Hearing loss is a devastating but very common problem. Even though tens of millions of Americans struggle with clinically diagnosable hearing loss, there are still many misconceptions surrounding the use of hearing aids, which can leave buyers feeling confused and overwhelmed. This article will offer an introduction to what options are out there and how to choose the right one.
Factors to Consider
The first thing most people look at when they start investigating options for treating hearing loss is hearing aid prices. Unfortunately, they can still be quite expensive, but the dramatic improvements they offer to a wearer’s quality of living generally make prescription hearing aids worth the investment. The high prices also mean it’s very important to make an informed decision and find a product that will work, so start by considering these factors:
Level of Hearing Loss
Because the FDA recently approved the use of over-the-counter (OTC) hearing aids, some people are waiting to see if prices will come down. While OTC hearing aids may be helpful for those with mild to moderate problems, they won’t resolve severe hearing loss. That will still require a prescription.
People who live active lifestyles need hearing aids that fit securely so they won’t fall out or get lost. Many opt for extended-wear devices rather than traditional hearing aids, as well, especially for trips away from home. These issues may not come up for people who live less active lifestyles.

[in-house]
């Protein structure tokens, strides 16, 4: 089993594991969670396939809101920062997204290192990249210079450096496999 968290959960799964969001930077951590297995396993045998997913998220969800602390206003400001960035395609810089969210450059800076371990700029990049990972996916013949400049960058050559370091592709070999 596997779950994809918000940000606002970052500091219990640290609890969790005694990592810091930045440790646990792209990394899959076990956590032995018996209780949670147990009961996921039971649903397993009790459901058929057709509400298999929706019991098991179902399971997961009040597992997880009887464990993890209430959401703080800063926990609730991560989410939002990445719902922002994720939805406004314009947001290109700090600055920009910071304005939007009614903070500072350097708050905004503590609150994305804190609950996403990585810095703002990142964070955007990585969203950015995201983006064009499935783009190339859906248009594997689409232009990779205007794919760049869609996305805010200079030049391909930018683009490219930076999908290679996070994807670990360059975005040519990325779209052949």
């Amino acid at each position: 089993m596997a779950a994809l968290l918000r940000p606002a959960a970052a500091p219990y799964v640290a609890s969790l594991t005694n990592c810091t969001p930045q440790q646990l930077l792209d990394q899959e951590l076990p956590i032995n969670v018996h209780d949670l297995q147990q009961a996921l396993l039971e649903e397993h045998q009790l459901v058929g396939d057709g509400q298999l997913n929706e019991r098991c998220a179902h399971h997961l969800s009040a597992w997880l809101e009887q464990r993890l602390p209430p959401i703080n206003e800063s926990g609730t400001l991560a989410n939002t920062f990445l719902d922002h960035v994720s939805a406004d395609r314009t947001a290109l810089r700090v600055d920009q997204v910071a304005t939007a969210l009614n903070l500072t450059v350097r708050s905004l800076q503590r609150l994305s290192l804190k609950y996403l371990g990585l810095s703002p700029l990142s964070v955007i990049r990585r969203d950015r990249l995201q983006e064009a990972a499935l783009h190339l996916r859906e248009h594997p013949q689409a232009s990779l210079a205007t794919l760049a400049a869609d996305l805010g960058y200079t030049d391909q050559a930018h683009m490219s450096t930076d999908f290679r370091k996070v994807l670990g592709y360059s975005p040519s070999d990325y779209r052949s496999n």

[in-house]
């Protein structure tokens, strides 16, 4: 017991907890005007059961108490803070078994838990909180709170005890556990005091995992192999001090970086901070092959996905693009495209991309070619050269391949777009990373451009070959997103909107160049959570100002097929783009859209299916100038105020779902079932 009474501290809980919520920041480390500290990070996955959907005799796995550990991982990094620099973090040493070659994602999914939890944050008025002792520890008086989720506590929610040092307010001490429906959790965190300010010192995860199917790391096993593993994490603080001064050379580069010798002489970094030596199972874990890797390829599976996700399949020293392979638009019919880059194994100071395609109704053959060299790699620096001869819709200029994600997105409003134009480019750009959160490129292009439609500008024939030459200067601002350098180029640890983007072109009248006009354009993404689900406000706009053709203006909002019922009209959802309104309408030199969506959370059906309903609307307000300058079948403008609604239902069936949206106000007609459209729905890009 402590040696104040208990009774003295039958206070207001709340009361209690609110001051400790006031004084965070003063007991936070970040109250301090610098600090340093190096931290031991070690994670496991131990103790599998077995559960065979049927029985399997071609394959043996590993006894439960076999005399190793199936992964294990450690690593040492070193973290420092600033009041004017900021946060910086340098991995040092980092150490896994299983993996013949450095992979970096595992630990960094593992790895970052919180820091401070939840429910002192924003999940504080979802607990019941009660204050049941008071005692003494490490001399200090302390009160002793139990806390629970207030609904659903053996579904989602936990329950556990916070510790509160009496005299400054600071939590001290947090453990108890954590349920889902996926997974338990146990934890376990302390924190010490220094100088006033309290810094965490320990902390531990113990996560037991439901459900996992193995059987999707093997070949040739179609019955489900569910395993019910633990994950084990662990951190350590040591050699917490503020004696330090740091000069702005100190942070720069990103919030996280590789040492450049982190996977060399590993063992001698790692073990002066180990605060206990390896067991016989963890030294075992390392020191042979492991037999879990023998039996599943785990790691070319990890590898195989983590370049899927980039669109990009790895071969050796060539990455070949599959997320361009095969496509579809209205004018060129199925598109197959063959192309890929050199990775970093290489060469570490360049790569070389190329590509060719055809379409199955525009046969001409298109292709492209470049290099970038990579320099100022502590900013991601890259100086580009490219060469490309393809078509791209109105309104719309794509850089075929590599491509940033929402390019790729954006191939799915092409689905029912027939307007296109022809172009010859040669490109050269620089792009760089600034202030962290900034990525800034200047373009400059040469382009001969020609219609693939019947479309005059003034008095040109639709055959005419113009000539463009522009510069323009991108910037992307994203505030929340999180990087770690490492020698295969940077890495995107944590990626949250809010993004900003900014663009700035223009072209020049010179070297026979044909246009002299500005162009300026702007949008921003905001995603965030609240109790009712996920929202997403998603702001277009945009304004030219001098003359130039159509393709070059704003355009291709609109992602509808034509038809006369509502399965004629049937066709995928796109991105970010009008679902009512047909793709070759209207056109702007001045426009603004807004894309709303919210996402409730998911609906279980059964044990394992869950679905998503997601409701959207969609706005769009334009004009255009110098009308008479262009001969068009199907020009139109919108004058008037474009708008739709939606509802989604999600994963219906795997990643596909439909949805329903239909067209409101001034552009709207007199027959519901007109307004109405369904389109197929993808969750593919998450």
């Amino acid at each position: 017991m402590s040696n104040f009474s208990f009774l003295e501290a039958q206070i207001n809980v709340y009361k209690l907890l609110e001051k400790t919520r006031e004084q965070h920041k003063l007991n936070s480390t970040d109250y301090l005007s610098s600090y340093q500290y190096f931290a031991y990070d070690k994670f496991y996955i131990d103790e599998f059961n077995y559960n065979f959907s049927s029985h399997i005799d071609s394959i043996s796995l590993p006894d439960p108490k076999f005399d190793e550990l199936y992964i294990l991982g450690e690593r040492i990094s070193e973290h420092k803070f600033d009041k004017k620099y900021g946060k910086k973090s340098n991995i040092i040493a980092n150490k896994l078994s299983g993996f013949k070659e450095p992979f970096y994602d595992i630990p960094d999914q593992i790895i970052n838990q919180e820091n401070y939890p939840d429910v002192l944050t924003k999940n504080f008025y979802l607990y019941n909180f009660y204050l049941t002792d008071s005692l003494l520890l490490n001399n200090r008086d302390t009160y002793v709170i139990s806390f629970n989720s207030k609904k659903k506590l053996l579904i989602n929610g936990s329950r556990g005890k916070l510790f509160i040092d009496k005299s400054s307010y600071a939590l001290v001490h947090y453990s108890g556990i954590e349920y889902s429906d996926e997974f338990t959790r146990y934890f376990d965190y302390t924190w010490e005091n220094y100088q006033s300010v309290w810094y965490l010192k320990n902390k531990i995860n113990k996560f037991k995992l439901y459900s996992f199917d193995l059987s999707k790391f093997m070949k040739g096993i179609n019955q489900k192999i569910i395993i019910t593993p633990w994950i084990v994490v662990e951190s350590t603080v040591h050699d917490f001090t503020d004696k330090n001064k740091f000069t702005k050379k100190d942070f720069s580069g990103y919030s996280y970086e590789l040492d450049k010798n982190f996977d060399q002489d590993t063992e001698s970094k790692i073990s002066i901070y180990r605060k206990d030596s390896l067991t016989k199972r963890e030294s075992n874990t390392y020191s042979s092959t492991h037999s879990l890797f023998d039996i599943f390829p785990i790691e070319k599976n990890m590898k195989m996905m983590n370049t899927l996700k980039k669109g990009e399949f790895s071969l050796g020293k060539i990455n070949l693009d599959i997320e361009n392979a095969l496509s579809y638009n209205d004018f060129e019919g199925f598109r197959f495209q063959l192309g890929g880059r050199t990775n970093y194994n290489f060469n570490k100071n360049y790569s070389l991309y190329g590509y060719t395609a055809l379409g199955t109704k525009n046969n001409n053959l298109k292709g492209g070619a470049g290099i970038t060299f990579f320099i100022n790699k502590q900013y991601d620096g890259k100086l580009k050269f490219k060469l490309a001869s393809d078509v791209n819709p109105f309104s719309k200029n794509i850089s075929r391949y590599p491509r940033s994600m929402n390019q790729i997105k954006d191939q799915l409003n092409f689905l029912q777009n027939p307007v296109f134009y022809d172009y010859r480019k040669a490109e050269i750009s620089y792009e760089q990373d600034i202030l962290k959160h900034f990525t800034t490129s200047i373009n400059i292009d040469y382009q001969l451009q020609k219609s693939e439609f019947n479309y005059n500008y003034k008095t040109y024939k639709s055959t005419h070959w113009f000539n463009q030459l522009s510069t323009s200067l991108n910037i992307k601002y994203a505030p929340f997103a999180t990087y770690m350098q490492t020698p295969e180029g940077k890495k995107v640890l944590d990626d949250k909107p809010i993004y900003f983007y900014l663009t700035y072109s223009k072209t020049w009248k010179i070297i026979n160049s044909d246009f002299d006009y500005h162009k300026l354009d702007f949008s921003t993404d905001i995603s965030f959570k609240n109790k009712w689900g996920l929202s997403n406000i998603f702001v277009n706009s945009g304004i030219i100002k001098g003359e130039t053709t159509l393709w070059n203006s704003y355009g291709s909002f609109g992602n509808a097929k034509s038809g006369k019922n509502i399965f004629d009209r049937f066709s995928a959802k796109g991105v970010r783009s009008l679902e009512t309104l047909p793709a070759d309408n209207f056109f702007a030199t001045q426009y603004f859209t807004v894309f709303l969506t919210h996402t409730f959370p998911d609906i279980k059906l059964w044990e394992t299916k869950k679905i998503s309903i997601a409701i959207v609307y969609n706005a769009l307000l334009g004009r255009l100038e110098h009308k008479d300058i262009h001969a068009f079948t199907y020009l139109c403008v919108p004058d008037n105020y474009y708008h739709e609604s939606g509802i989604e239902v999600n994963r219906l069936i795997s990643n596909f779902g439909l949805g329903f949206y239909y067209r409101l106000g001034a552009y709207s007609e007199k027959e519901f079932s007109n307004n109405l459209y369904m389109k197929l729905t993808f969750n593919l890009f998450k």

As with those who live more physically active lifestyles, people who enjoy going out to eat, listening to live music, or visiting crowded public spaces need to take their preferences into account. Some hearing aids work better than others in environments with a lot of background noise.
Types of Hearing Aids
Today’s hearing aids are far more advanced than those of the past. They also come in a wider variety of styles, and many offer advanced features. Some of the most common styles include:
BTE hearing aids are very common. These models have all of their working parts encased in a plastic mold that sits behind the ear and feature speakers that rest in the opening of the ear canal. They are appropriate for treating all levels of hearing loss and often come equipped with features such as feedback reduction, directional microphones, and even Bluetooth capabilities.
RIC hearing aids look similar to BTE models but with a slimmer, less noticeable profile. The primary difference is that they feature a smaller receiver.
ITE models are much smaller than BTE and RIC alternatives, which allows them to sit completely within the ear opening. Some people like them because they don’t look like traditional hearing aids, although they still tend to be quite noticeable.
CIC hearing aids are the least noticeable. Because they sit entirely in the ear canal, they stay almost completely out of sight. However, their smaller size means that CIC hearing aids rarely have advanced features. Some models, known as invisible-in-canal (IIC) hearing aids, rest so deeply inside the ear that they must be placed by audiologists.
How to Make the Right Choice
Choosing the right type of hearing aid can be difficult. The best way to ensure that the model of hearing aid purchased will fit not just the wearer’s ear but also their lifestyle and aesthetic needs is to speak with a qualified hearing aid specialist about options and ask questions before choosing which product to buy.